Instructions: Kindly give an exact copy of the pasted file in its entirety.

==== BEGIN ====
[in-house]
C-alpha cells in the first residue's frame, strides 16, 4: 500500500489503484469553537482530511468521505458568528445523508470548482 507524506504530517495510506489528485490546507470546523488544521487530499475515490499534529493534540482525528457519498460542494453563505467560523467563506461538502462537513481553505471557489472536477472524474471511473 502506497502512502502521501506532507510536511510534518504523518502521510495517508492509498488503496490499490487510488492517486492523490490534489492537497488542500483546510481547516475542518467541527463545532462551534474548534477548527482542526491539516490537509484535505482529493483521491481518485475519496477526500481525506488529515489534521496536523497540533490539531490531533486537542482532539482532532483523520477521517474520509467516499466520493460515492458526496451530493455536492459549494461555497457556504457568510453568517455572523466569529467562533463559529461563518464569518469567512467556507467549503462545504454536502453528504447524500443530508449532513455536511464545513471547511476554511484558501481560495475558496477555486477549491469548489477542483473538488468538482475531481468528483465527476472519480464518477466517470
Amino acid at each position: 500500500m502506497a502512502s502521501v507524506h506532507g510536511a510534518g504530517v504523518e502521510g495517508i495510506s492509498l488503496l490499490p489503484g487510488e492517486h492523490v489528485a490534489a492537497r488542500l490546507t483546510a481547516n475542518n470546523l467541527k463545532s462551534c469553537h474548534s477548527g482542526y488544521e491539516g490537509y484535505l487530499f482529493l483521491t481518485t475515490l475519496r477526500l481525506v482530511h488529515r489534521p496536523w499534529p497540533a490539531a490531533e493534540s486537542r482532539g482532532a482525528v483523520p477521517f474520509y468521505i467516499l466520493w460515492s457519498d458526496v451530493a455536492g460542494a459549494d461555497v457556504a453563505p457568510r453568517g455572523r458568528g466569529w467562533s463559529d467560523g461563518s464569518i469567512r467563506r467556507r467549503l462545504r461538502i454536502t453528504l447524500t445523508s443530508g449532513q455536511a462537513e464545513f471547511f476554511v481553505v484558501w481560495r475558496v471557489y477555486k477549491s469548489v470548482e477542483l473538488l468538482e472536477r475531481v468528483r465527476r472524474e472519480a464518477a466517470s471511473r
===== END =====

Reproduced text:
[in-house]
C-alpha cells in the first residue's frame, strides 16, 4: 500500500489503484469553537482530511468521505458568528445523508470548482 507524506504530517495510506489528485490546507470546523488544521487530499475515490499534529493534540482525528457519498460542494453563505467560523467563506461538502462537513481553505471557489472536477472524474471511473 502506497502512502502521501506532507510536511510534518504523518502521510495517508492509498488503496490499490487510488492517486492523490490534489492537497488542500483546510481547516475542518467541527463545532462551534474548534477548527482542526491539516490537509484535505482529493483521491481518485475519496477526500481525506488529515489534521496536523497540533490539531490531533486537542482532539482532532483523520477521517474520509467516499466520493460515492458526496451530493455536492459549494461555497457556504457568510453568517455572523466569529467562533463559529461563518464569518469567512467556507467549503462545504454536502453528504447524500443530508449532513455536511464545513471547511476554511484558501481560495475558496477555486477549491469548489477542483473538488468538482475531481468528483465527476472519480464518477466517470
Amino acid at each position: 500500500m502506497a502512502s502521501v507524506h506532507g510536511a510534518g504530517v504523518e502521510g495517508i495510506s492509498l488503496l490499490p489503484g487510488e492517486h492523490v489528485a490534489a492537497r488542500l490546507t483546510a481547516n475542518n470546523l467541527k463545532s462551534c469553537h474548534s477548527g482542526y488544521e491539516g490537509y484535505l487530499f482529493l483521491t481518485t475515490l475519496r477526500l481525506v482530511h488529515r489534521p496536523w499534529p497540533a490539531a490531533e493534540s486537542r482532539g482532532a482525528v483523520p477521517f474520509y468521505i467516499l466520493w460515492s457519498d458526496v451530493a455536492g460542494a459549494d461555497v457556504a453563505p457568510r453568517g455572523r458568528g466569529w467562533s463559529d467560523g461563518s464569518i469567512r467563506r467556507r467549503l462545504r461538502i454536502t453528504l447524500t445523508s443530508g449532513q455536511a462537513e464545513f471547511f476554511v481553505v484558501w481560495r475558496v471557489y477555486k477549491s469548489v470548482e477542483l473538488l468538482e472536477r475531481v468528483r465527476r472524474e472519480a464518477a466517470s471511473r